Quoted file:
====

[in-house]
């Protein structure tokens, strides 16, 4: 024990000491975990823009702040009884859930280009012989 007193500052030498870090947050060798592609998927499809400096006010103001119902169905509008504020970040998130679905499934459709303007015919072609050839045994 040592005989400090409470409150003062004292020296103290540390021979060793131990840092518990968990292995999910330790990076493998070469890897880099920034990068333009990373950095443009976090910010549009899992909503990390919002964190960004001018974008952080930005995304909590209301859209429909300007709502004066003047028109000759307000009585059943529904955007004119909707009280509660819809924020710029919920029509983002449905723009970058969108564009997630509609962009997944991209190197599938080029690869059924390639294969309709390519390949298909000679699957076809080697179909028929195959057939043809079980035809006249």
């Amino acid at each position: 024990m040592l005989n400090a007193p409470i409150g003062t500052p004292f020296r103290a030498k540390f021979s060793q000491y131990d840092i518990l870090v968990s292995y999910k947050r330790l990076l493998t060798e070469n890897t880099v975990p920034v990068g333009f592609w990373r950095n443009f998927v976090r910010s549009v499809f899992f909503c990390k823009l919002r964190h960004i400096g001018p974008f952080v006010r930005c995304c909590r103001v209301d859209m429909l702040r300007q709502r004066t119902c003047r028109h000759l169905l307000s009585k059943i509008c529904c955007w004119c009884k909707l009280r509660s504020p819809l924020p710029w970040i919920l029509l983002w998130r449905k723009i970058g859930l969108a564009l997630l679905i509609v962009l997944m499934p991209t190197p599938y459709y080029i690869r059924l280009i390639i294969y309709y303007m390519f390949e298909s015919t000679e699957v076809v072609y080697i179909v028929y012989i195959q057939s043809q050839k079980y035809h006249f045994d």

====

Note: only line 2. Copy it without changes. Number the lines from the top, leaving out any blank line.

């Protein structure tokens, strides 16, 4: 024990000491975990823009702040009884859930280009012989 007193500052030498870090947050060798592609998927499809400096006010103001119902169905509008504020970040998130679905499934459709303007015919072609050839045994 040592005989400090409470409150003062004292020296103290540390021979060793131990840092518990968990292995999910330790990076493998070469890897880099920034990068333009990373950095443009976090910010549009899992909503990390919002964190960004001018974008952080930005995304909590209301859209429909300007709502004066003047028109000759307000009585059943529904955007004119909707009280509660819809924020710029919920029509983002449905723009970058969108564009997630509609962009997944991209190197599938080029690869059924390639294969309709390519390949298909000679699957076809080697179909028929195959057939043809079980035809006249």